In 2002, Shyamalan would return to blockbuster status with Signs. Night (hey, that’s what his friends call him) wanted to balance his work a bit more. He had taken serious risks in Unbreakable and, well, it hadn’t quite paid off in dollars. Signs was conceptualized as a relatable film for Middle America and a break from the dour tone of his previous two films. Making more than four times its budget, it certainly succeeded in that. That said, it was around this time that I first noticed something. Shyamalan was gaining a reputation for making a certain type of film, you know what I’m talking about: The Twist. I try to cite articles when it comes to most of these arguments, but my testimony here can be taken as a primary source. Movie nerds were talking about Shyamalan’s movies, and a lot of it was becoming mockery. Perhaps this is a symptom of commercial success or just the strange need for some people to deride the work of others. Regardless, the director’s signature touch was starting to feel like a fad. Shyamalan was becoming as much a brand as he was an artist in the eyes of the public. That was becoming a problem. Though I won’t dote on it too much, some cast 2004’s Shyamalan as an egomaniac and it’s hard to say how much of that was true, but Vulture did an interesting piece on an especially bizarre aspect of that branding. Even if it wasn’t Night at the helm of this image, the damage had been done. Two years later, he would follow-up with The Village, and quite frankly the situation would get worse. Though it did make some money, criticism from the public grew harsh. Roger Ebert would call it “a colossal miscalculation, a movie based on a premise that cannot support it, a premise so transparent it would be laughable were the movie not so deadly solemn.” I can’t help but agree with Ebert’s call here, and it wasn’t just me. The style that made him famous was turning sour as he seemed to be losing control over, or perhaps focus on, the quality of his work. The mocking continued.
“The things that made me conventional were celebrated, and the things that made me unconventional were not celebrated.” – M. Night Shyamalan, when asked about his break from Disney, Time.com, 2006
Shyamalan would break from Disney/Buena Vista and jump to Warner Bros. Pictures after The Village, largely due to creative differences centered around his next film. That next film would be 2006’s Lady in the Water. Night strayed away from his “brand” and crafted a fairy tale/comedy. Well, what he considered at the time to be a comedy. The film would be poorly received, both critically and monetarily. I would consider myself a fan of Shyamalan’s work, and this uncharacteristically unbalanced and self-centered film is hard for me to defend. Night went to Warner Bros. to prove that the artist’s vision should be paramount, and only damaged that argument. However, it may be this disaster that set the director back on the path to success.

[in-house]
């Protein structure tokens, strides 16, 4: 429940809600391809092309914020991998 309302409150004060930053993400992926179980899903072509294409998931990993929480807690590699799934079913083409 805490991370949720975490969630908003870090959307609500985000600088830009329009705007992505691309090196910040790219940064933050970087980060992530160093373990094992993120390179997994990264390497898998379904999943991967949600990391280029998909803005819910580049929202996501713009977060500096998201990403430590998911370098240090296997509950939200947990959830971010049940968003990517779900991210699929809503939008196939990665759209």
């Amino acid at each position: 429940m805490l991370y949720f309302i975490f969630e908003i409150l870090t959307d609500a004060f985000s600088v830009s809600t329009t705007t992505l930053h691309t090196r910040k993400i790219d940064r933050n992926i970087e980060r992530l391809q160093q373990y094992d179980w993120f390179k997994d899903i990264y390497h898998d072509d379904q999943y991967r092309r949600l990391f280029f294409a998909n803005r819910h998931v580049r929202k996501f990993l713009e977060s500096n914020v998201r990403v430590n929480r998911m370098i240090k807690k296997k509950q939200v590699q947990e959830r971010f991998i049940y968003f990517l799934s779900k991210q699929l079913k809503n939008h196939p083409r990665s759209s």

“The tonality was carefully chosen in terms of approaching it as kind of a high-end B-movie and hopefully it will be taken that way and let them enjoy the storytelling.” – M. Night Shyamalan, commenting on The Happening, Comingsoon.net, 2008
Fox would release 2008’s The Happening to little critical fanfare or financial returns, but I would argue that the film succeeds in other ways. Shyamalan sought to create a B-Film and one would be hard pressed to argue that he didn’t. Yes, The Happening has a ridiculous premise and some amazingly bizarre scenes (see here) but it almost seems as if the director is mocking himself. Perhaps this was a sort of creative catharsis, intentionally doing it wrong so that doing it right was a clearer. Night followed The Happening with his adaptation of The Last Airbender and Will Smith’s After Earth, neither of which were hits but both admittedly targeted toward younger audiences. Shyamalan took some heat for Airbender, but a lot of the focus was on Will Smith for After Earth, as the director’s involvement had not been widely publicized. The director reportedly didn’t have final cut on either. Though his reputation had not necessarily improved, Shyamalan was finally free from his own failing brand.